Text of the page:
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Drop Your Tools: An Allegory for Organizational Studies
Karl E. Weick
Administrative Science Quarterly
Vol. 41, No. 2, 40th Anniversary Issue (Jun., 1996), pp. 301-313
Published by: Sage Publications, Inc. on behalf of the Johnson Graduate School of Management, Cornell University
Stable URL: http://www.jstor.org/stable/2393722
Page Count: 13
You can always find the topics here!Topics: Fire safety equipment, Wildland firefighting, Forest fires, Fire fighting, Canyons, Forest service, Shelters, Anniversaries, Bridges, Fire breaks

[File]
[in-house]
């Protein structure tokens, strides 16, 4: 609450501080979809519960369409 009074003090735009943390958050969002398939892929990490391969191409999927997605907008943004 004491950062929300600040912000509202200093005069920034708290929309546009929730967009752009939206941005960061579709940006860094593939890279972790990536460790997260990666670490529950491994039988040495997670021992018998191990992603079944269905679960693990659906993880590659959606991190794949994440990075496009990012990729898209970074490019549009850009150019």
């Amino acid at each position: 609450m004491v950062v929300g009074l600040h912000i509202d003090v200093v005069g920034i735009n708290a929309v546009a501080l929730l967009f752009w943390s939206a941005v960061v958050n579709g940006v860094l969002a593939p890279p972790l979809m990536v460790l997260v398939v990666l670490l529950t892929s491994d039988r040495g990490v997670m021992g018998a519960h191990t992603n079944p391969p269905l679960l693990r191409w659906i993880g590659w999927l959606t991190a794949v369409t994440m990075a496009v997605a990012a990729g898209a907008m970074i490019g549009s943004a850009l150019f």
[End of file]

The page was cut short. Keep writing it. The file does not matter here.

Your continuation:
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The failure of 27 wildland firefighters to follow orders to drop their heavy tools so they could move faster and outrun an exploding fire led to their death within sight of safe areas. Possible explanations for this puzzling behavior are developed using guidelines proposed by James D. Thompson, the first editor of the Administrative Science Quarterly. These explanations are then used to show that scholars of organizations are in analogous threatened positions, and they too seem to be keeping their heavy tools and falling behind. ASQ's 40th anniversary provides a pretext to reexamine this potentially dysfunctional tendency and to modify it by reaffirming an updated version of Thompson's original guidelines.
Administrative Science Quarterly © 1996 Johnson Graduate School of Management, Cornell University